‘When Harry Met Sally’ director on film’s 30th anniversary–and that orgasm scene
LOS ANGELES—It’s been almost 30 years since Meg Ryan’s unforgettable orgasm scene in “When Harry Met Sally.” So when we recently interviewed that movie’s director, Rob Reiner, we pounced on the chance to talk to him about its milestone next year.
“First, I have to say it’s not only the 30th anniversary of ‘When Harry Met Sally,’ but it’s also my 30th anniversary with my wife, Michelle,” said Rob, who also directed “A Few Good Men,” “The Princess Bride” and “Stand By Me.”
“The film originally had a different ending,” said Rob, who is also an actor, and the ex-husband of actress-director Penny Marshall. “Before I met Michelle, I never had Harry and Sally getting back together because I didn’t know how that could happen. I couldn’t see myself ever being with anybody, and I was making such a mess of every relationship I was in. But then, we changed the ending because of that (Michelle came into his life).”
Indeed. The movie’s original ending had Harry (Billy Crystal) and Sally (Meg) drifting apart, then they meet by coincidence on the street years later, chat and update each other about their lives, then walk away separately. But that all changed when Rob met Michelle, a photographer, while he was directing “When Harry …”
Not only did Rob change the film’s ending to a happy one. He married Michelle, with whom he has three children.
The actor-director, who won two best supporting actor Emmys for his portrayal of Michael Stivic in the iconic TV sitcom, “All in the Family,” gladly talked about the memorable line dished by his mom, the late Estelle Reiner, in that deli scene in “When Harry …”
“I’ll have what she’s having,” delivered by Estelle’s character after witnessing Meg’s orgasm (her character was faking it to prove that men cannot tell the difference), is regarded among cinema’s classic punchlines. The quip is listed on American Film Institute’s 100 most memorable movie quotes.
“‘I’ll have what she’s having’ is the funniest line ever in any film that I’ve ever done,” acknowledged Rob, the son of Carl Reiner, whose own career as a comedian, actor, director and writer spans many decades. “It was written by Billy Crystal (he contributed the line; the late Nora Ephron wrote the screenplay), and my mother delivered it. I love the fact that it is among the top-rated lines of all time. You have Clark Gable, who said ‘Frankly, my dear, I don’t give a damn,’ and Humphrey Bogart’s ‘This is the beginning of a beautiful friendship.’ Estelle Reiner is in there with those people.”
“Shock and Awe,” Rob’s latest directing feature, stars him, Woody Harrelson, James Marsden, Jessica Biel, Milla Jovovich and Tommy Lee Jones in the drama about a group of Knight Ridder newspaper reporters covering George Bush’s 2003 Iraq invasion. They are skeptical about the president’s claim that Saddam Hussein has “weapons of mass destruction.” It’s a timely story in this era when US President Trump has labeled journalists as the “enemy of the people.”
Asked about the power of film or television to reform society, Rob, an outspoken critic of Trump, answered, “I don’t think a single movie or television show is going to make that change. The only thing the arts can do, whether it’s movies or TV, is a docudrama because it has certain elements to it. You can add to the dialogue. You can be a part of the conversation.
“I’m sure there is more than one, but I can only point to one film that I know that directly changed something in America. That was a movie a long time ago, called ‘I Am a Fugitive from a Chain Gang.’ It was a movie with Paul Muni. They instituted prison reform because of that film.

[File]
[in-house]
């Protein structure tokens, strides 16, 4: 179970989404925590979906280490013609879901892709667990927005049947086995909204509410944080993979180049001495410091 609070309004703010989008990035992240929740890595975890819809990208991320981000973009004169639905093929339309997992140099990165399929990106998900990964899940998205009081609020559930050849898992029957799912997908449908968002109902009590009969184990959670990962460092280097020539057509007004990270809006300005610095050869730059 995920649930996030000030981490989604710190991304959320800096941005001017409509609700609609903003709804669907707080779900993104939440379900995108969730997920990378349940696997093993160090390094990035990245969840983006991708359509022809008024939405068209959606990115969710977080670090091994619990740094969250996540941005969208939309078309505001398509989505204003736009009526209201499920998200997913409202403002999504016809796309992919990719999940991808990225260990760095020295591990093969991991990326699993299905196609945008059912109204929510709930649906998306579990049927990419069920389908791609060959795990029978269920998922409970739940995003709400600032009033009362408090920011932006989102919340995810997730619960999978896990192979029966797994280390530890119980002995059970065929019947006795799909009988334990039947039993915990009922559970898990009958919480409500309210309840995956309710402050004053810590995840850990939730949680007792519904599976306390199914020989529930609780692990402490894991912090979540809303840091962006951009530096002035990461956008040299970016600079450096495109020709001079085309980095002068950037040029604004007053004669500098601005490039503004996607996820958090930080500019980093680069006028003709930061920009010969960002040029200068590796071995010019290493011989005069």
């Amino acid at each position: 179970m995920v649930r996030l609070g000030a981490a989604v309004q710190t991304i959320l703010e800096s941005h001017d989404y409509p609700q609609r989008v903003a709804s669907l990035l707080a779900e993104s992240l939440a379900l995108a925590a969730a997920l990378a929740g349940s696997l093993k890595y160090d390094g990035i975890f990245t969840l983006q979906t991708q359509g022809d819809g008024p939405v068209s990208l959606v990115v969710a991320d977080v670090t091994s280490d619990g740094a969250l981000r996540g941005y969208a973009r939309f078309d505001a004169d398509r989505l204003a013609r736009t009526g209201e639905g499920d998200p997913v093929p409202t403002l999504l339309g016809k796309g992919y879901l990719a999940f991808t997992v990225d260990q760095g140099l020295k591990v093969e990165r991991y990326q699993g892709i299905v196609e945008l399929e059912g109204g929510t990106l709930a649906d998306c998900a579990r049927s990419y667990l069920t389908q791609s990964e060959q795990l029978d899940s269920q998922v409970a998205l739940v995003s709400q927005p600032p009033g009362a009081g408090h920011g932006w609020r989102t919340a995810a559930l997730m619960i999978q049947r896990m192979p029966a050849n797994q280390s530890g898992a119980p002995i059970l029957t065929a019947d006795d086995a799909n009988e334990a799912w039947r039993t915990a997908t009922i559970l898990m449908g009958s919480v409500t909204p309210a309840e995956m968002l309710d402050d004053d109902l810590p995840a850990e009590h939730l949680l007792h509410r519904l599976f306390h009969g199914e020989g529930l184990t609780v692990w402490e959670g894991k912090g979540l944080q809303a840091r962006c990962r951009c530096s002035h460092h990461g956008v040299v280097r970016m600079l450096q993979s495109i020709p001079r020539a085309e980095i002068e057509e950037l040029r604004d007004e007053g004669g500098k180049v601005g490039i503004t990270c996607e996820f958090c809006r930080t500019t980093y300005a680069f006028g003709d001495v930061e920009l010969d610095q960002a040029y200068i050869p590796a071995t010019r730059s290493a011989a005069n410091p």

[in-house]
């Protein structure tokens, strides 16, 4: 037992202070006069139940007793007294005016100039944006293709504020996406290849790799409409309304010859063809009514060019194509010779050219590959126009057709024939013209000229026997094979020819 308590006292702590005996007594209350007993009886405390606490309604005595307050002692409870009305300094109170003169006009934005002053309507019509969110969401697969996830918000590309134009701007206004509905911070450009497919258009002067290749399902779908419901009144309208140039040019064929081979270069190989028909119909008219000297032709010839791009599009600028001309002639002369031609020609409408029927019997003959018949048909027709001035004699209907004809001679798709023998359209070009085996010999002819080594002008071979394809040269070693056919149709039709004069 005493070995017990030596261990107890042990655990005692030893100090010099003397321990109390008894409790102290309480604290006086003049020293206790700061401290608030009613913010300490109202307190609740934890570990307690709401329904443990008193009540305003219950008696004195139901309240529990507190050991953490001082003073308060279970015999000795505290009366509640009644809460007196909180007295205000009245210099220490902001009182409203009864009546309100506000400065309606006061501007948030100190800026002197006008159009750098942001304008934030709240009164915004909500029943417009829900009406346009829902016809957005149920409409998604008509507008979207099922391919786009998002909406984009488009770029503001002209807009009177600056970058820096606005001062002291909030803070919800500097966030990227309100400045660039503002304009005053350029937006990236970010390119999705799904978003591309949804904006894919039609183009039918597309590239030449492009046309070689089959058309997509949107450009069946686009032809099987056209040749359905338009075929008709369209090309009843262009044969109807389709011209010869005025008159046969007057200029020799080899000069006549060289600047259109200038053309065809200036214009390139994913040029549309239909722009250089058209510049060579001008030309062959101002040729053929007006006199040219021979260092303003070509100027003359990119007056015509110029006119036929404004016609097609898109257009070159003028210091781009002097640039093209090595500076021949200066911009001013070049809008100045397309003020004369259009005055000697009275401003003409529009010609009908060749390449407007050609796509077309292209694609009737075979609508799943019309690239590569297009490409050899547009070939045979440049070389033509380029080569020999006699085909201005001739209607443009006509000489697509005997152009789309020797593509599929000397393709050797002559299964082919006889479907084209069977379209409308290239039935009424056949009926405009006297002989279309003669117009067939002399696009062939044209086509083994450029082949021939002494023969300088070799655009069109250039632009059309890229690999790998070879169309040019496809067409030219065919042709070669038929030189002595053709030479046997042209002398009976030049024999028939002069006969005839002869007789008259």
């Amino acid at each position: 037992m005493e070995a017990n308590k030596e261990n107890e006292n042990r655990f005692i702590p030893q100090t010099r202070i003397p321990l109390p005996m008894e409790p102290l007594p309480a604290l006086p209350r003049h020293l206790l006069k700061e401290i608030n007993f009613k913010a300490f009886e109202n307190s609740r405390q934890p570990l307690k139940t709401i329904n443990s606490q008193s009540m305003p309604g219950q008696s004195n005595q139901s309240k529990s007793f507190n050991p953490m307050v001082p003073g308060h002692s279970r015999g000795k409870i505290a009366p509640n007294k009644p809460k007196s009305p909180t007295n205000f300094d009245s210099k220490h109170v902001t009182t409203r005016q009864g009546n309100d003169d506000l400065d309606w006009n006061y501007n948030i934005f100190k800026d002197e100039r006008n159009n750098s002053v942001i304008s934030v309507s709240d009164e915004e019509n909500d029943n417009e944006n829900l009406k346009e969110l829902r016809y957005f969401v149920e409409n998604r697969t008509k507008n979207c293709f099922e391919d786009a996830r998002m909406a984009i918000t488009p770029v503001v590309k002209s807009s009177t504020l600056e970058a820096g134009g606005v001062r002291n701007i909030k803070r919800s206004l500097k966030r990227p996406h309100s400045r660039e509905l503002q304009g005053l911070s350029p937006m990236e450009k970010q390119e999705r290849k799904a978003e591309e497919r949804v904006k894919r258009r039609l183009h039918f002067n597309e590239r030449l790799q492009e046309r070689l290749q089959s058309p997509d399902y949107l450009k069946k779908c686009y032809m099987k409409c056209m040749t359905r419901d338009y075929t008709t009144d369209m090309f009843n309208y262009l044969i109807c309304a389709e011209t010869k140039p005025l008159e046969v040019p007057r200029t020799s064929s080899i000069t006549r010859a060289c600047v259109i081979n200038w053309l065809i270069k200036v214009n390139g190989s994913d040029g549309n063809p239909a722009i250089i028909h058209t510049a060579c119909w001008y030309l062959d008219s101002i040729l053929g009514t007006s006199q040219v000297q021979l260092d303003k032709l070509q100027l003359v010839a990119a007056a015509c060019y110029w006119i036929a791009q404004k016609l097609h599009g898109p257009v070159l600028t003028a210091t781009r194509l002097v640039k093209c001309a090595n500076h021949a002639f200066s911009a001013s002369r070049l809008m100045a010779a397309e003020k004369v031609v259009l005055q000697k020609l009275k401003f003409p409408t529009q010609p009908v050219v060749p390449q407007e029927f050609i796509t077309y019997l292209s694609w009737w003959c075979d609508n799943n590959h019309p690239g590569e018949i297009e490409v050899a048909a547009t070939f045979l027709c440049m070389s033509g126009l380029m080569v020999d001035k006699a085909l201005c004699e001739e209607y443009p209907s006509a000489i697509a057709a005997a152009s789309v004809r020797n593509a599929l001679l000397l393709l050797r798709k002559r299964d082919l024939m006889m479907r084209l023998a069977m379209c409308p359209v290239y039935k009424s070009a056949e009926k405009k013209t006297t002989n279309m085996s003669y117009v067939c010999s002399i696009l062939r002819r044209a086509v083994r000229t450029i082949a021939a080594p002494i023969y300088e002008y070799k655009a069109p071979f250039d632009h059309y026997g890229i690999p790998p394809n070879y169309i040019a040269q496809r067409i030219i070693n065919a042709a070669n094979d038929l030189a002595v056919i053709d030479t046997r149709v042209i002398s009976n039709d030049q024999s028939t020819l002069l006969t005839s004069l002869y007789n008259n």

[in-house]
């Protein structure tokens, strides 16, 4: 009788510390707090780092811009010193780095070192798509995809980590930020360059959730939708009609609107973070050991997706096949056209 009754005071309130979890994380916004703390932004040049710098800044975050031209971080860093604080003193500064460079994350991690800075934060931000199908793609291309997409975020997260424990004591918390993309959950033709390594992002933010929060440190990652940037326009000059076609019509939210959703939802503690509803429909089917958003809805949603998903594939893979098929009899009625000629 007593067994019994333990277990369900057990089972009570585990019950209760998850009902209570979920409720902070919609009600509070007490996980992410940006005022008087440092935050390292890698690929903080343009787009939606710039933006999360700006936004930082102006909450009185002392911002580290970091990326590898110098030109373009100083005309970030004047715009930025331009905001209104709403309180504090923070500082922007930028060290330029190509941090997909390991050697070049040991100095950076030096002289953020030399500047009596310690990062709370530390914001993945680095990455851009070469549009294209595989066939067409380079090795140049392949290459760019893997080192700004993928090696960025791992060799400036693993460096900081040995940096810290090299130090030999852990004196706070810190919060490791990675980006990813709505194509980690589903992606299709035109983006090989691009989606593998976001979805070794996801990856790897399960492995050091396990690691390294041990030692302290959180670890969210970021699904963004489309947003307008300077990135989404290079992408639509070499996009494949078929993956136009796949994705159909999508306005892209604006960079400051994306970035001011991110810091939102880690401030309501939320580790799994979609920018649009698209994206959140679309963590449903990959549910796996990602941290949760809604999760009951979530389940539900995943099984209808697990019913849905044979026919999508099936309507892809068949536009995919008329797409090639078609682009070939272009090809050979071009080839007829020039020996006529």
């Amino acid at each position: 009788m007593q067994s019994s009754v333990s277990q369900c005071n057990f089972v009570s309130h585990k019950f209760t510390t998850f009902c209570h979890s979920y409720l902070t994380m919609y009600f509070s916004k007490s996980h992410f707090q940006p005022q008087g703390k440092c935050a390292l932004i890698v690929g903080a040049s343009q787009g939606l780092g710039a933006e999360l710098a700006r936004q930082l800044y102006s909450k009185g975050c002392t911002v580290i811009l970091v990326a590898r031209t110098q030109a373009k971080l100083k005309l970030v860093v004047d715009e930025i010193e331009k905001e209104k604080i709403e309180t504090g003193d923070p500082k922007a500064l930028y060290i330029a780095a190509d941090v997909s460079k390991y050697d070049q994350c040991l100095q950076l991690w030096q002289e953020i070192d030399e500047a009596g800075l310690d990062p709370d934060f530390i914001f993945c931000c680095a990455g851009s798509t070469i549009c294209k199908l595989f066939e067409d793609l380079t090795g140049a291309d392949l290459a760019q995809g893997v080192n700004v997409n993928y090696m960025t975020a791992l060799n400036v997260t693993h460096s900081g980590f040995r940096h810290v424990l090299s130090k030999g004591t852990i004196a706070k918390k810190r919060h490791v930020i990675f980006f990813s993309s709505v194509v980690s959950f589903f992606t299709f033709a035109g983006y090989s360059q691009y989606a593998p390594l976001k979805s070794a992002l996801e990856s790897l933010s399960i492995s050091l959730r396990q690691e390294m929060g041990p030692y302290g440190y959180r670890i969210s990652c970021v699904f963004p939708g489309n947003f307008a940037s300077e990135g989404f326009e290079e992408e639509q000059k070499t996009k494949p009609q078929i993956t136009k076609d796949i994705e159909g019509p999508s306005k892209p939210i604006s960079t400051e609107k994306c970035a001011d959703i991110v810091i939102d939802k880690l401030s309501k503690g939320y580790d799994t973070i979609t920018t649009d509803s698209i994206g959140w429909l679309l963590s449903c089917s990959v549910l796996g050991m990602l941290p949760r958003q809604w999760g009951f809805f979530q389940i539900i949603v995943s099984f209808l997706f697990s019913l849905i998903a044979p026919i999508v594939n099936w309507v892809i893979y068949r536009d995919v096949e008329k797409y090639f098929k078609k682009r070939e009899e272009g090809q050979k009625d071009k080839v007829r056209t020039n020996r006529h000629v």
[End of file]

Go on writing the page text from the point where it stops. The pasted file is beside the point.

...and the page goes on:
“This is really minor, but the documentary ‘The Jinx’ caused Robert Durst, who (allegedly) killed these people, to now be on trial for murdering Susan Berman. Because he said, ‘Killed them all,’ off-camera, but on tape.”
On what he read and influenced him as a kid, Rob replied with a laugh, “Mad Magazine.”
Then, he talked about the importance of newspapers in his growing-up years. “That was the way you got your news. What was interesting to me was The New York Times. In New York, we also had a bunch of tabloids like the Herald Tribune. On television, the three networks would have 15 minutes (of news) every night. It was a big deal when Walter Cronkite went to a half hour because networks were going to lose money. It was like a loss leader, and they felt like it was a public service that they were running. And they weren’t going to make money from it.
“Then, ‘60 Minutes’ came on the air in 1968 and, all of a sudden, it’s a profit center, a moneymaker. So, it changes the way people look at news and the way news is packaged and delivered. But it’s interesting that people talk about movies on journalism. The best one to me is ‘All the President’s Men,’ because it’s about the taking down of a president and the power of one newspaper, particularly The Washington Post. But others played a part, too.
“But to me, it’s not so much about the press or the newspapers. It’s about, what did the news media do? The Boston Globe unleashed the whole thing about the horrible things (sexual abuse scandal involving priests) that were going on in the Catholic Church.
“Then, this one (‘Shock and Awe’) is about trying to get the truth out and fail. It’s more of a cautionary tale than a big success story like, ‘Yeah, they stopped the war!’ They didn’t do it, but it’s a cautionary tale. So to me, it’s not so much about newspapers as it is about what the power of the press is. And the press is different now, with social media and it’s all this stuff. As citizens, we have to work harder to find the truth, which is weed through the garbage and find the truth. And it’s harder. Now, it’s just blanket intentional lies.”
E-mail firstname.lastname@example.org. Follow him at http://twitter.com/nepalesruben.
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